The Gadsden Purchase is a 29,640-square-mile (76,800 km2) region of present-day southern Arizona and south western New Mexico that was purchased by the United States in a treaty signed on 30 December, 1853 by James Gadsden who was the American ambassador to Mexico at that time. It was then ratified, with changes, by the U.S. Senate on 25 April, 1854, and signed by 14th President Franklin Pierce, with final approval action taken by Mexico’s government and their General Congress or Congress of the Union on 8 June, 1854. The purchase was the last territorial acquisition in the contiguous United States to add a large area to the country.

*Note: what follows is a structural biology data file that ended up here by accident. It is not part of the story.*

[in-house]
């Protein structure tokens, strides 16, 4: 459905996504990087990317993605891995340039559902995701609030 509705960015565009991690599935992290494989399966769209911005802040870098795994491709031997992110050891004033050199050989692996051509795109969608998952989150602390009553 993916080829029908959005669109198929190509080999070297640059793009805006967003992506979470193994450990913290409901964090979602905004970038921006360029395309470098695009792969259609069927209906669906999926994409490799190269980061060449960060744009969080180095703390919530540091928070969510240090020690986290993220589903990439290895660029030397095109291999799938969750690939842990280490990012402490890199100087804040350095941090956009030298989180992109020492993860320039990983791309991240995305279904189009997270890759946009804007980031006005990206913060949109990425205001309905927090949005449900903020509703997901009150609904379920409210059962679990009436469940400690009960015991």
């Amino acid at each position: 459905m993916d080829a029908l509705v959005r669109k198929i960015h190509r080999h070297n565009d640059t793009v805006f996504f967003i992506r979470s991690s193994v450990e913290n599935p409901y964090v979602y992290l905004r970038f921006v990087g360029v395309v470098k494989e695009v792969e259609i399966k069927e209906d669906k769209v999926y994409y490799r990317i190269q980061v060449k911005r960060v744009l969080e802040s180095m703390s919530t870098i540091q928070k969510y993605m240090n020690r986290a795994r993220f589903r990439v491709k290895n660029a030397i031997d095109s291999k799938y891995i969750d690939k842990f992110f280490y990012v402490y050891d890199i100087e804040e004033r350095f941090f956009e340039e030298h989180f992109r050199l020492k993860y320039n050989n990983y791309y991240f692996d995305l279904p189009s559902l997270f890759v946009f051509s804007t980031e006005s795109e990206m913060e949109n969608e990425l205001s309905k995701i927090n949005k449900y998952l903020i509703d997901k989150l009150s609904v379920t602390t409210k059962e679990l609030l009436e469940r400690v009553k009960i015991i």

The purchase included lands south of the Gila River and west of the Rio Grande; it was largely so that the U.S.A. could construct a transcontinental railroad along a deep southern route. (This happened with the transcontinental railroad, constructed by the Southern Pacific Railroad in 1881/1883). It also aimed to reconcile outstanding border issues between the U.S. and Mexico following the Treaty of Guadalupe Hidalgo, which ended the earlier first Mexican–American War of 1846–1848.